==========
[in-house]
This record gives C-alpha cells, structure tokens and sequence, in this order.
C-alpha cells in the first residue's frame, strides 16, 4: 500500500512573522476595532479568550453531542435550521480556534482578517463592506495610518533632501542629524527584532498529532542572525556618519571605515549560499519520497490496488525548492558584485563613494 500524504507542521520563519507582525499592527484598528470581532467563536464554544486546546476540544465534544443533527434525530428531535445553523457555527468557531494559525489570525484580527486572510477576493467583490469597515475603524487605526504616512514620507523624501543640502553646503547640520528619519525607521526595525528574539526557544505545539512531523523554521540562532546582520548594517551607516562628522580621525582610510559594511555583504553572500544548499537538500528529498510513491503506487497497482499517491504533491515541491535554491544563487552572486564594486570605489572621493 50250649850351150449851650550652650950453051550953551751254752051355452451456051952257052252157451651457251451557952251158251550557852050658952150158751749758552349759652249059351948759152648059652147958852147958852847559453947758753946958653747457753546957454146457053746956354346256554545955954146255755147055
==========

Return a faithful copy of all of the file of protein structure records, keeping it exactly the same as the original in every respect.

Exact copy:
[in-house]
This record gives C-alpha cells, structure tokens and sequence, in this order.
C-alpha cells in the first residue's frame, strides 16, 4: 500500500512573522476595532479568550453531542435550521480556534482578517463592506495610518533632501542629524527584532498529532542572525556618519571605515549560499519520497490496488525548492558584485563613494 500524504507542521520563519507582525499592527484598528470581532467563536464554544486546546476540544465534544443533527434525530428531535445553523457555527468557531494559525489570525484580527486572510477576493467583490469597515475603524487605526504616512514620507523624501543640502553646503547640520528619519525607521526595525528574539526557544505545539512531523523554521540562532546582520548594517551607516562628522580621525582610510559594511555583504553572500544548499537538500528529498510513491503506487497497482499517491504533491515541491535554491544563487552572486564594486570605489572621493 50250649850351150449851650550652650950453051550953551751254752051355452451456051952257052252157451651457251451557952251158251550557852050658952150158751749758552349759652249059351948759152648059652147958852147958852847559453947758753946958653747457753546957454146457053746956354346256554545955954146255755147055